2. Remand

If recommending that the AC remand the case to an ALJ, the analyst will prepare a case analysis in ARPS explaining his or her reasoning.

If the ALJ decision was unfavorable, or the AC is assuming jurisdiction to consider only the unfavorable aspect of a partially favorable ALJ decision or an aspect the claimant considers unfavorable in his or her written exceptions, the analyst will prepare the remand order and route the case with the analysis through ARPS to the AC for review.

However, if the ALJ issued a favorable or partially favorable decision and the AC assumes jurisdiction to consider an issue(s) with respect to any favorable aspect of the decision, the analyst will prepare a notice to the claimant that explains why the AC is assuming jurisdiction, advises the claimant of the action the AC proposes to take, and provides an opportunity for the claimant to submit comments on the AC's proposed action. The analyst will then route the case with analysis and notice through ARPS to the AC for review. If the AC agrees, CCPRB staff will release the notice of proposed action and diary the case to allow time for the claimant to submit any comments. After the diary expires or the claimant submits comments, whichever is earlier, the analyst will:

  • Prepare a supplemental analysis in ARPS, if needed; and

  • Prepare a remand order (or other action, if warranted) and cover notice.

C. Recommendation to Decline Jurisdiction

When recommending that the AC decline jurisdiction, the analyst will prepare a case analysis in ARPS explaining his or her reasoning. The analyst will specifically address the exceptions and explain why the exceptions do not warrant further action by the AC.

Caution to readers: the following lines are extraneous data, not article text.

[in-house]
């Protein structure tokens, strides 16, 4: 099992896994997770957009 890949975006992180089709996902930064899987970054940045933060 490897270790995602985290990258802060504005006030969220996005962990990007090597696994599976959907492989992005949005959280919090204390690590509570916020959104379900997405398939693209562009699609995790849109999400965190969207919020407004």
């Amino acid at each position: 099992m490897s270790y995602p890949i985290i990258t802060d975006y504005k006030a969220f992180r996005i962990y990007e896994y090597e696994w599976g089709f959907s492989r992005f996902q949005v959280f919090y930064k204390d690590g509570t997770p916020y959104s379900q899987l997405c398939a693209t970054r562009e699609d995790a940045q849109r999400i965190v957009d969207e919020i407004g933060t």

The analyst will then prepare a notice that advises the claimant that the AC has considered the exceptions and has decided to decline jurisdiction. When necessary, the notice will include an adequate explanation as to why the exceptions do not warrant a change in the ALJ's decision and cite pertinent evidence in the record, testimony, or rationale provided by the ALJ as it relates to the exceptions. When exceptions are specifically addressed, the analyst must be careful not to improperly paraphrase or otherwise misstate the ALJ's findings or conclusions in the notice declining jurisdiction.

If additional evidence is submitted, the analyst will enter it into the record using the same procedures as in request for review cases, except for instructions relating to providing a protective filing date for a new application. The applicable procedures are set forth in HALLEX I-3-5-20.

NOTE:

Because final decisions after court remand are governed by 20 CFR 404.984 and 416.1484, the rules relating to protective filing outlined in 20 CFR 404.976 and 416.1476 do not apply. However, if unique circumstances warrant an exception, an AC adjudicator may, at his or her own discretion, provide a protective filing date based on additional evidence.